As Sandy Strikes, Westfield’s Mayor Urges Residents to Stay Indoors
Monday, October 29, 2012 • 7:01pm
WESTFIELD, NJ—As of 7 p.m., PSE&G is reporting that between 2,001 and 5,000 customers in Westfield have lost power. Widespread, prolonged outages are expected.
Lights or no lights, Mayor Andy Skibitsky is urging residents to stay in their homes. He is issuing updates on Westfield’s response to Hurricane Sandy on the town’s website, www.westfieldnj.gov.
Westfield Public Schools will remain closed Tuesday, October 30.
At an emergency town council meeting held October 28, Town Administrator Jim Gildea gave assurances that, when it comes to this storm, “We are very, very prepared for everything that comes our way.”
Nevertheless, Westfield Fire Chief Daniel Kelly warned “This is a storm of historical proportion.”
“The thing we really need to stress to residents is to stay off the roads,” said Mayor Skibitsky. “Stay inside.” And, he added, “Any downed wires, expect that they’re live.”
If you see downed wires, immediately call 911.
Skibitsky has been in touch with PSE&G and, although the company has taken precautions—including erecting a 4-foot wall around a substation in Cranford that took out much of Westfield’s power during Irene—he said, “I think we ought to expect widespread, prolonged outages.”
If your home loses power, it is important to contact your power company, as they have no other way of knowing which customers are without electricity
Although Westfield is not prone to the same intense flooding that can affect nearby towns, localized street flooding is expected.
“Remember, do not go near ponding or moving water,” said Skibitsky via a message on the town’s website.
Skibitsky has said that Westfield is prepared for the possibility that some residents could need emergency shelter, especially if high winds cause a large tree to fall, causing severe structural damage to a home. If your home becomes uninhabitable and you are unable stay with friends or family, call the Westfield police department at 908-789-4000 and shelter will be arranged.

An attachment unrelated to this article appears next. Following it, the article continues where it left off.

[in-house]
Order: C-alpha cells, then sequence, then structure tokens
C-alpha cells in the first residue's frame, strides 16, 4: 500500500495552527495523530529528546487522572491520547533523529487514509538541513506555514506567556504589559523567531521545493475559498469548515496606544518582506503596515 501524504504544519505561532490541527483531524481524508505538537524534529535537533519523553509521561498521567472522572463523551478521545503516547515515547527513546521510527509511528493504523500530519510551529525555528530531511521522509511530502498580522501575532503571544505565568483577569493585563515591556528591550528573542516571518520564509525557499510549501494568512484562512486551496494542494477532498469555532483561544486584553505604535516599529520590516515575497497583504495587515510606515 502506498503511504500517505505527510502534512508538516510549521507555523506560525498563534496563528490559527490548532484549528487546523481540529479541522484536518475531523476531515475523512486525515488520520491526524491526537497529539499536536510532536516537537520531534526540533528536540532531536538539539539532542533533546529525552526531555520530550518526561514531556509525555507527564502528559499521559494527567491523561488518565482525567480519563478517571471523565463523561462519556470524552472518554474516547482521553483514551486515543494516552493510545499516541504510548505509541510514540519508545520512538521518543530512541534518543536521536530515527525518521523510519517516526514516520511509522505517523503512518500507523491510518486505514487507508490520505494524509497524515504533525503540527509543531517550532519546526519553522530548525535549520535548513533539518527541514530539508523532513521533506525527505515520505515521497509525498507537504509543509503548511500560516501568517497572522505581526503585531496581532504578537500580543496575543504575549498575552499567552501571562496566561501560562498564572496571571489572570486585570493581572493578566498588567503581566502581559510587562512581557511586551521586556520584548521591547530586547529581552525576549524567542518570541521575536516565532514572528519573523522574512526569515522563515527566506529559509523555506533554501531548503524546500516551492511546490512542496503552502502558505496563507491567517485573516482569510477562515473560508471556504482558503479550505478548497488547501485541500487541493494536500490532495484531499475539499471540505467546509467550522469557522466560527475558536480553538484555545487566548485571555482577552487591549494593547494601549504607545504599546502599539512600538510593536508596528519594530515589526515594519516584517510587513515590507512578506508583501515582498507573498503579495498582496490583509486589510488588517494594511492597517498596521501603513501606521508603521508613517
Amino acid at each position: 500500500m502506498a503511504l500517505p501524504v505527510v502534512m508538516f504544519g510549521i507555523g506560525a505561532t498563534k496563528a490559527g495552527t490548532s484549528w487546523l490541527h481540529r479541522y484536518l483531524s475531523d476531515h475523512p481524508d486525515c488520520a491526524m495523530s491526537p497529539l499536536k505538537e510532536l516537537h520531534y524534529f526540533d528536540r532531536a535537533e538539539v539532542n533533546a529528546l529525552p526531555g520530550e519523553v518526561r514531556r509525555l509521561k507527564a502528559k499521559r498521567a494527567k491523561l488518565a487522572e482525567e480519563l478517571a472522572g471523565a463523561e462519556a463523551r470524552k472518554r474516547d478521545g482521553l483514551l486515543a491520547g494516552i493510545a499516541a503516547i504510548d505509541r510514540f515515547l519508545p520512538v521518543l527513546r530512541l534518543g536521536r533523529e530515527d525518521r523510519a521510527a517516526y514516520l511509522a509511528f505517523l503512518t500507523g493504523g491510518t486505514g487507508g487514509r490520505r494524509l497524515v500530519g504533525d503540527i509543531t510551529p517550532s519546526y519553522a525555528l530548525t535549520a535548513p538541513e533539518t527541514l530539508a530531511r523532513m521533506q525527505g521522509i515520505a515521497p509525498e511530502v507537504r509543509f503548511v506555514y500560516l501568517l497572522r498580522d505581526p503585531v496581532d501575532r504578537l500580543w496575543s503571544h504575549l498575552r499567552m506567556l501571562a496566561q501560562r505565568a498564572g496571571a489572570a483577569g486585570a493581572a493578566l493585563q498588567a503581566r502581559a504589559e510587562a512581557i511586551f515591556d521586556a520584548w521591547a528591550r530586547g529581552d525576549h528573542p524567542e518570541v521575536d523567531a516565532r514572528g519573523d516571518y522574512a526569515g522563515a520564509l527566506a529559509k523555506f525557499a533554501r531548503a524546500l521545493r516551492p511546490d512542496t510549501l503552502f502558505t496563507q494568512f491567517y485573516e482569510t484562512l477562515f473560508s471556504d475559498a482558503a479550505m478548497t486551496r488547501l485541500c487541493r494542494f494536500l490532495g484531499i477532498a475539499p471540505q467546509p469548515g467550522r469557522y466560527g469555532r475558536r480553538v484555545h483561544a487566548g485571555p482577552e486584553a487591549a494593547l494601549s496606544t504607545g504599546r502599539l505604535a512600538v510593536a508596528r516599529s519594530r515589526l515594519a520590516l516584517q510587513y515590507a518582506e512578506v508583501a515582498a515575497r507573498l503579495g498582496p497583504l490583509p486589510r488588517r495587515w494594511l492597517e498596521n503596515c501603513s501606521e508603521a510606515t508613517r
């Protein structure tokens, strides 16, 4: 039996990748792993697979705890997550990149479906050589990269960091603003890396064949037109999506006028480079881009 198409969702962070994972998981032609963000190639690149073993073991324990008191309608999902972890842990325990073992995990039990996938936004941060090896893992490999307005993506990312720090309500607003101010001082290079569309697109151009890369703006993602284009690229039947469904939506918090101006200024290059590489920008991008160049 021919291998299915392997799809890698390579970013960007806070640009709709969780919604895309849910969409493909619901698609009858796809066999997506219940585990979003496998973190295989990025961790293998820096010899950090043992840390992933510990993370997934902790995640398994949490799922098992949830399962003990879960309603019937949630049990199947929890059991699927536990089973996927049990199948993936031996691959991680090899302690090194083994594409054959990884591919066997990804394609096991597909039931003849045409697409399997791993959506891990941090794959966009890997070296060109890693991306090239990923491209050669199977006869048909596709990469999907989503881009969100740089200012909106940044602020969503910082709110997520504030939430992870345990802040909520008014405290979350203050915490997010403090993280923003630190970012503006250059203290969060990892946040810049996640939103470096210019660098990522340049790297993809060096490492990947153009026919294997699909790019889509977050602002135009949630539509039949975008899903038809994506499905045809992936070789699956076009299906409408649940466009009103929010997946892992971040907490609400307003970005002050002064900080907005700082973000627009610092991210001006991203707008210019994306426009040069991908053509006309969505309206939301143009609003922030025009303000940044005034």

Westfield police, fire and public works departments are fully staffed, and any planned staff vacations have been canceled.
Chief of Police David Wayman stressed, “911 must be utilized only for emergencies,” and added that the dispatch center will be fully staffed.
Kelly urges residents to say inside. “We recommend that you walk your pets in your backyard, and look out for tree limbs.”
For the many residents who bought portable gasoline generators after losing power during last year’s Hurricane Irene and surprise October snowstorm, Kelly warned of the danger they pose. “Follow the manufacturer’s recommendations,” he said, adding that gasoline generators must be kept outdoors—not in a garage—as the carbon monoxide that they create can be deadly.
Candles, too, can be a source of danger, as the fire chief has seen firsthand. “Don’t leave a candle unattended,” he warned, and he reminded people to remove all decorative material from and keep combustible material away from candles.
Police Chief David Wayman said that the Westfield PD began implementing their strategical emergency operations plans on Thursday in anticipation of the storm. Staffing will was increased starting midnight October 28. Police officers who do not live near Westfield are being put up in local housing so that they do not have to commute during dangerous conditions.
The volunteer rescue squad is prepared and the police department is fully stocked with emergency supplies and has all of the necessary equipment, he said. Wayman also expressed complete confidence in the radio system, which was also used for dispatch for Cranford when Hurricane Irene took down that town’s system.
“There’s no question that we’ll get through this,” said Wayman.
When the storm clears, Public Works Superintendent Claude Shaffer has said that the department will clear tree limbs from streets as quickly as possible, but warned that live wires must be de-energized by PSE&G before that can be done.
Gildea added, “We have to make sure our employees are going to be safe.” For residents, this will mean waiting until the storm is over for branches and debris to be cleared from streets.
“Frankenstorm,” as it has been dubbed, has the potential to strongly affect Westfield’s finances. “From a budget perspective, no town is budgeted for this,” said Gildea. However, he added, “We are much more aware now of what to record for potential FEMA reimbursements.”
Recycling pick-ups scheduled for wards 1 and 2 on Monday, October 29 and Tuesday, October 30, have been rescheduled for Friday, November 2.
Westfield’s town council is discussing the possibility of moving trick-or-treating from October 31 to a later date, if necessary for safety’s sake.
For the latest information about how Hurricane Sandy is affecting Westfield, visit the town’s website, www.westfieldnj.gov, follow the town of Westfield on Twitter and keep coming back to thealternativepress.com/towns/westfield.
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